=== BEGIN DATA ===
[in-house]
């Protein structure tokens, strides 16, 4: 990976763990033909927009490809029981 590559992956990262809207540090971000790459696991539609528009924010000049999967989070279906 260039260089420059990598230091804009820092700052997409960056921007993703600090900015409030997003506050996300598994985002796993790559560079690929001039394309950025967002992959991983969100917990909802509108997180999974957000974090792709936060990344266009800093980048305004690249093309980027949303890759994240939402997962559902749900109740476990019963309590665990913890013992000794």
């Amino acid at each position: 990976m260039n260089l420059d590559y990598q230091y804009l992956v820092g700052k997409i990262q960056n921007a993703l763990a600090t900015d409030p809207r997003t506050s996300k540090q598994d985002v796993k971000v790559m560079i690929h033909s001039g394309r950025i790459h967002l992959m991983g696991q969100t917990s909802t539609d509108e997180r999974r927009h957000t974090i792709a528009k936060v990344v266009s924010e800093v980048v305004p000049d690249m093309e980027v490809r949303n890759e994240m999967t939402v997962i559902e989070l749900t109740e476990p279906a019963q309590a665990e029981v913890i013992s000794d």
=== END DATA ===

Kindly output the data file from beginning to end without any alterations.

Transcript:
[in-house]
């Protein structure tokens, strides 16, 4: 990976763990033909927009490809029981 590559992956990262809207540090971000790459696991539609528009924010000049999967989070279906 260039260089420059990598230091804009820092700052997409960056921007993703600090900015409030997003506050996300598994985002796993790559560079690929001039394309950025967002992959991983969100917990909802509108997180999974957000974090792709936060990344266009800093980048305004690249093309980027949303890759994240939402997962559902749900109740476990019963309590665990913890013992000794």
């Amino acid at each position: 990976m260039n260089l420059d590559y990598q230091y804009l992956v820092g700052k997409i990262q960056n921007a993703l763990a600090t900015d409030p809207r997003t506050s996300k540090q598994d985002v796993k971000v790559m560079i690929h033909s001039g394309r950025i790459h967002l992959m991983g696991q969100t917990s909802t539609d509108e997180r999974r927009h957000t974090i792709a528009k936060v990344v266009s924010e800093v980048v305004p000049d690249m093309e980027v490809r949303n890759e994240m999967t939402v997962i559902e989070l749900t109740e476990p279906a019963q309590a665990e029981v913890i013992s000794d």